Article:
Scrooge is a name, of course, but it is also a word.
When dad won’t pop for tickets to some concert, he may be called a Scrooge. If mom says you are not going to an indoor water park on Christmas Day, kids may say, "Don’t be such a Scrooge."
We all know what a "Scrooge" is: a bitter, hateful penny-pincher with not an ounce of fun, joy or charity in his cold, cold heart.
Well, watch your opinion change if you are lucky enough to see the Milwaukee Rep’s 38th consecutive production of that classic holiday tale, "A Christmas Carol," at the glorious Pabst Theater.
This Ebenezer Scrooge, under the direction of Aaron Posner and the amazing acting of star Christopher Donahue, is a man trapped by what seems expected of him, while denying the deeply buried but also deeply remembered heart of a wondrous and wide-eyed child.
The Scrooge in this production is a stunning and surprising marvel to behold. Nobody ever thought anything good about Scrooge. Donahue reveals that all is not exactly as it seems and that there are real emotions lurking just below his surface, emotions that would shock his world and change the self-portrait he has carefully drawn.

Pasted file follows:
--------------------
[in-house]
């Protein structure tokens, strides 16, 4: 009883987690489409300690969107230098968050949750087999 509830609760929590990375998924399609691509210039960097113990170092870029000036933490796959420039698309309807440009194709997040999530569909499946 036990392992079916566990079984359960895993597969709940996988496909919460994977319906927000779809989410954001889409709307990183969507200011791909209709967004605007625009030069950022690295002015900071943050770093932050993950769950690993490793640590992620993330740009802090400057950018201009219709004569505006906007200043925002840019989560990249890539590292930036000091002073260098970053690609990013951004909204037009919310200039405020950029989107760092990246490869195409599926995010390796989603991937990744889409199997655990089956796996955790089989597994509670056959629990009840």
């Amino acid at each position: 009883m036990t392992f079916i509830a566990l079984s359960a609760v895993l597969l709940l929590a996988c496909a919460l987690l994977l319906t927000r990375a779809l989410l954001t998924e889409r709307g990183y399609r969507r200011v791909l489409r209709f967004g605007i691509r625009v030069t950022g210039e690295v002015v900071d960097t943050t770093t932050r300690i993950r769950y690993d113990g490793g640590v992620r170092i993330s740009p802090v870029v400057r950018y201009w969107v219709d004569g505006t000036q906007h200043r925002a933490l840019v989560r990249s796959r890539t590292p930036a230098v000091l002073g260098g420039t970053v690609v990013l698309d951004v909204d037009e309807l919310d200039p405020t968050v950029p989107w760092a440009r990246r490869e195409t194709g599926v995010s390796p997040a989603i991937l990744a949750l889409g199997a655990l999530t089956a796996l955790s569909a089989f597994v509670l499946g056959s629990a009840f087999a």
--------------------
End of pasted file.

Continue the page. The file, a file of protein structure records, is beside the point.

For the first time in my years of reading the classic Charles Dickens book and seeing the play, I was struck by the key contrast in the drama and comedy. You have Scrooge on one hand and the guileless Bob Cratchit on the other. They are diametrically opposed human beings, one who owns the office and the other who just tries to warm it up a little bit.
You get the sense of this dramatic conflict early with Scrooge mocking Cratchit as he toys with his pay, just for the sake of being the ass he thinks he should be. And then, at the Cratchit family Christmas Eve dinner, Bob Cratchit shocks his wife and children by proposing a toast to Scrooge. It is the ultimate act of both emotional and intellectual charity, and stands in stark relief from the humbug of Scrooge.
To make this whole thing work for two hours, you need two …Read more...